UIRefreshControl in iOS 10

UIRefreshControl in iOS 10

Did you know that adding a UIRefreshControl in iOS 10 to a table view, a collection view, or a scroll view has never been easier? UIRefreshControl is now a first class citizen in all of these scrollable views and officially supported by the iOS SDK. Having fought through hacked solutions to use a UIRefreshControl in anything but the officially supported UITableViewController in the past, I’m really pumped to see this. This change for iOS 10 first caught my eye in the WWDC 2016 session, What’s New in UICollectionView in iOS 10 (which was a really good session by the way).

How It Works

The key to easily adding a UIRefreshControl to a UITableView, a UICollectionView, and a UIScrollView is the UIRefreshControlHosting protocol. Just like UIRefreshControl in iOS 10, this is also new in iOS 10. It’s a protocol adopted by UIScrollView. And coincidentally, UITableView and UICollectionView inherit from UIScrollView so they easily get this behavior.

Adding a UIRefreshControl in iOS 10

Here’s how simple it is to add a UIRefreshControl in iOS10:

let tableView = UITableView()
let rc = UIRefreshControl()
tableView.refreshControl = rc

Yep, it’s that dirt simple. Want to add a UIRefreshControl to a UIScrollView? It’s just as easy!

let scrollView = UIScrollView()
let rc = UIRefreshControl()
scrollView.refreshControl = rc

And want to add it to a UICollectionView? Well, you probably get the idea:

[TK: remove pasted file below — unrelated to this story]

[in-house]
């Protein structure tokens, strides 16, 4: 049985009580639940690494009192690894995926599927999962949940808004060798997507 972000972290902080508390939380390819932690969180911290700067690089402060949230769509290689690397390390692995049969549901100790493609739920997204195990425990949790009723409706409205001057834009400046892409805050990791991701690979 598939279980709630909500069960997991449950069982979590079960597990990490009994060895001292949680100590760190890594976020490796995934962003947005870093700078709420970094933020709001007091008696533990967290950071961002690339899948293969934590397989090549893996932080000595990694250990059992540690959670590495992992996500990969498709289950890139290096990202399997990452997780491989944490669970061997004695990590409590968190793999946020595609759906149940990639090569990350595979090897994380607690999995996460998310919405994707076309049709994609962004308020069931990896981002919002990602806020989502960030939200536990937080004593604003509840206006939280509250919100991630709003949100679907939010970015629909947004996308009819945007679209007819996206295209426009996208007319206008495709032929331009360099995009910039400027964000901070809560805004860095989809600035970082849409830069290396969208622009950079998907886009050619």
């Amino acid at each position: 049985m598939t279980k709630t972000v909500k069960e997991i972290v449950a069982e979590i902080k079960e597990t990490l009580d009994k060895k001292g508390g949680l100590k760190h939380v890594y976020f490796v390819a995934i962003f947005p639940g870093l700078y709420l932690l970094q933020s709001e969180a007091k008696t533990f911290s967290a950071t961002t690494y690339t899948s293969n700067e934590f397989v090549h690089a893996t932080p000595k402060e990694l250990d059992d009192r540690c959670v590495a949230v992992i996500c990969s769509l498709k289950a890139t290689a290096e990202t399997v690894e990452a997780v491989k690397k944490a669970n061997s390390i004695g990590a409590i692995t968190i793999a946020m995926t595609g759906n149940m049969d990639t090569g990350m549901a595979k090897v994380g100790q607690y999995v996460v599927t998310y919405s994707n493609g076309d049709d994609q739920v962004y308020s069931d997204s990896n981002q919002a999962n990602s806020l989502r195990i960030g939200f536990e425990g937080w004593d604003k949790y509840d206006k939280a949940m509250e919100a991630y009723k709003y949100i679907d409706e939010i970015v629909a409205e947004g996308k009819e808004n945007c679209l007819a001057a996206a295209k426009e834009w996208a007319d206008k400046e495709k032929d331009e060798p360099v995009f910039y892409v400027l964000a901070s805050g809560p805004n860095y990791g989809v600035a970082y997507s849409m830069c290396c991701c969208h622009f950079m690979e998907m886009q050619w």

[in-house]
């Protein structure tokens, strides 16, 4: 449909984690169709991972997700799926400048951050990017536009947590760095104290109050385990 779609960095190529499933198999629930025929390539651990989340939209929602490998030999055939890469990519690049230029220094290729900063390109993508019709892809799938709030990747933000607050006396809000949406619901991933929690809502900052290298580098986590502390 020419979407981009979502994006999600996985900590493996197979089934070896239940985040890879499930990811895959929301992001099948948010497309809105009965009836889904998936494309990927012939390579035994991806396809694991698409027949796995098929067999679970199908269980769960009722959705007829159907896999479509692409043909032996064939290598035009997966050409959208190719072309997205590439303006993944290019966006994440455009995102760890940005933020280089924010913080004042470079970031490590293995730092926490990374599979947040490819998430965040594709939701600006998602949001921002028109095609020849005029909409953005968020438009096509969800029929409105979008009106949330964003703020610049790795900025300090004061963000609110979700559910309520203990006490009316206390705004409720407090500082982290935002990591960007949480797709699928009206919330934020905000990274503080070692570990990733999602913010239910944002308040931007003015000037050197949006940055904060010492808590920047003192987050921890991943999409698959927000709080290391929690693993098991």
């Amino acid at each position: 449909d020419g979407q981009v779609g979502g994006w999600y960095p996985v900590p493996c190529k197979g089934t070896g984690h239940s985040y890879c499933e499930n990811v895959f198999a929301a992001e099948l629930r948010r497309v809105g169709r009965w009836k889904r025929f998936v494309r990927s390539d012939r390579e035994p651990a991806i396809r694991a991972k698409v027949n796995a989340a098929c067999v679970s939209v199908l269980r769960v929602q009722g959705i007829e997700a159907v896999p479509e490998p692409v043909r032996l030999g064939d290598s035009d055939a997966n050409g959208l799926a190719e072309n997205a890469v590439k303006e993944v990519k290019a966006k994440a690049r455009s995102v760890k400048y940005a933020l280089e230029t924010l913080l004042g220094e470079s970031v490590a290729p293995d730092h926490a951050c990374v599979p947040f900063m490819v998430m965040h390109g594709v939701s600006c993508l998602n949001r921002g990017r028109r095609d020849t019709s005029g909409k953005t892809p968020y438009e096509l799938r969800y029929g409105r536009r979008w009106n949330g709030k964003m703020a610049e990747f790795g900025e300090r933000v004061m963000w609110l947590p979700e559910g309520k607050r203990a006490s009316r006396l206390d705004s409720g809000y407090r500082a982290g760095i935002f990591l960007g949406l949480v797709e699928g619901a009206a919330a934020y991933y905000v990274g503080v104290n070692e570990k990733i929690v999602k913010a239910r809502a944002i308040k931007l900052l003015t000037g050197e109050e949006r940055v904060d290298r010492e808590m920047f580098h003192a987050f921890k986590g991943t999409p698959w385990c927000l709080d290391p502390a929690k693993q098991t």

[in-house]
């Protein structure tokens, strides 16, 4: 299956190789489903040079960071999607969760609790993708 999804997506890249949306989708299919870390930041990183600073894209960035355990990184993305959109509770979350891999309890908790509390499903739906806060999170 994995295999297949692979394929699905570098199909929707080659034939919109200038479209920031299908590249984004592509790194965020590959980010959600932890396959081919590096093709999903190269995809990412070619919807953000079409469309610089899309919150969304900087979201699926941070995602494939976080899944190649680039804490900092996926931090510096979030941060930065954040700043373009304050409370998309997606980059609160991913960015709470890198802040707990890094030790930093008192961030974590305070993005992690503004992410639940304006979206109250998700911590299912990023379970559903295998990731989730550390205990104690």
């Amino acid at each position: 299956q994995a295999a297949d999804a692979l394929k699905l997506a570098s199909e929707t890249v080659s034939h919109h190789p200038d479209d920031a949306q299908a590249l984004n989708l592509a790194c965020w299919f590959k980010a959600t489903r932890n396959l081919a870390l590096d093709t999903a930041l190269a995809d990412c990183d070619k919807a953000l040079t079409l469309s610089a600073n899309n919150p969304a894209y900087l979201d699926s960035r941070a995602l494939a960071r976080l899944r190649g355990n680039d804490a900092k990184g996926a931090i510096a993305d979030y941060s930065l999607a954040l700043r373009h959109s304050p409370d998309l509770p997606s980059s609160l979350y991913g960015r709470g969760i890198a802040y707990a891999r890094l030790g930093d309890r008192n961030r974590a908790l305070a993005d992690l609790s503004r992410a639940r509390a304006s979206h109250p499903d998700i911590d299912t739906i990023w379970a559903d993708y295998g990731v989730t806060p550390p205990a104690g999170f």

let collectionView = UICollectionView()
let rc = UIRefreshControl()
scrollView.refreshControl = rc

Now don’t forget to add a target to the UIRefreshControl so it has some behavior associated with it. Luckily, nothing has changed with that API, so it’s just as you remember it from pre iOS 10 days. Here’s a full example with a UITableView:

override func viewDidLoad() {
  super.viewDidLoad()
  let tableView = UITableView()
  let rc = UIRefreshControl()
  rc.addTarget(self, action: #selector(TableViewController.refresh(refreshControl:)), for: UIControlEvents.valueChanged)
  tableView.refreshControl = rc
  view.addSubview(tableView)
}

func refresh(refreshControl: UIRefreshControl) {
  tableView.reloadData()
  refreshControl.endRefreshing()
}

Refreshingly Simple

If you got this far, you probably aren’t rolling your eyes at how easy this is. If you’re questioning whether this is worth a blog post or not, fine. I believe it is. This is a subtle, yet awesome API change coming in iOS 10. I love to see that Apple continues to refine their API and adding niceties like this for developers. I look at this change and think, “Ya, this is how it always should have been.” Thank you, Apple. Has there been anything else on the edges that you’ve noticed and felt good about?

Happy cleaning.

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